A United Nations mandate on the shipping industry to remove up to 85% of the sulfur content from its fuel to cut 3% of global carbon dioxide emissions could throw the industry into massive disruption.
Some analysts argue it could lead to fuel supply and demand imbalances and arbitrage opportunities that could extend crude oil price volatility.
“The industry is still in a financial tailspin since the financial crisis, but the technology is ready and mandates being enforced by each country will make this a reality,” Jigar Shah, co-founder and president of Generate Capital told Forbes.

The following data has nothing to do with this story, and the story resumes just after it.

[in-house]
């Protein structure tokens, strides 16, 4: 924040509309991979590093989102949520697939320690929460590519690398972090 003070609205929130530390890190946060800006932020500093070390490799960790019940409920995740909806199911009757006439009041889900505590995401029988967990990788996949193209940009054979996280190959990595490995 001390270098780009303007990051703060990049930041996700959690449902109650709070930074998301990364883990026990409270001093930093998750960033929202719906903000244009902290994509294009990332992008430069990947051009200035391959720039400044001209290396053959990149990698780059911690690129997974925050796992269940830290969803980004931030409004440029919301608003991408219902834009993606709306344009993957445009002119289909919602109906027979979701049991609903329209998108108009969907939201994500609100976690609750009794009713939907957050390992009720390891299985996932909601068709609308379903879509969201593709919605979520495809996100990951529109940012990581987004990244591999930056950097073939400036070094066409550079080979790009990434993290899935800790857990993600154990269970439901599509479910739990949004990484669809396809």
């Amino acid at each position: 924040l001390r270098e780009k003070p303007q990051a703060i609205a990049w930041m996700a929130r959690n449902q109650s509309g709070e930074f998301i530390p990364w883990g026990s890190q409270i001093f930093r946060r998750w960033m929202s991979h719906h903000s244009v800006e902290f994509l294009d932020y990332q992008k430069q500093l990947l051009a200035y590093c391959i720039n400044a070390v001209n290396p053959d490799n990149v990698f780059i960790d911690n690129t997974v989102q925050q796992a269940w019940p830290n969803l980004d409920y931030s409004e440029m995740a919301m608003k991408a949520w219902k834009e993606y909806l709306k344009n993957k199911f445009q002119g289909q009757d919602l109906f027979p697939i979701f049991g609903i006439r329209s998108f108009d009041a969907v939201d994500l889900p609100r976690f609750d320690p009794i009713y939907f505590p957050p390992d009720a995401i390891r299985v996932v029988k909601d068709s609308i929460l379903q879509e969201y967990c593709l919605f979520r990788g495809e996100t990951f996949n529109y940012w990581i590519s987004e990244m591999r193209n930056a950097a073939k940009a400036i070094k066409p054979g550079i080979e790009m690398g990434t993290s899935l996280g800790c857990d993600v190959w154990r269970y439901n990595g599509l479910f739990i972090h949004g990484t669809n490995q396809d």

Shah, who also founded SunEdison and helps host Greentech Media’s Energy Gang podcast said, “Moving to new infrastructure will create winners and losers. The losers will fight back and the winners will seek to include the losers to make the transition occur faster. Sometimes it works as designed and other times it takes a few more years, but there will be no stopping this transition.”
In 2016, the United Nations’ International Maritime Organization (IMO) gave the global shipping industry four years to make sure the 90,000 vessels at sea burn 85% less sulfur by Jan. 1, 2020.
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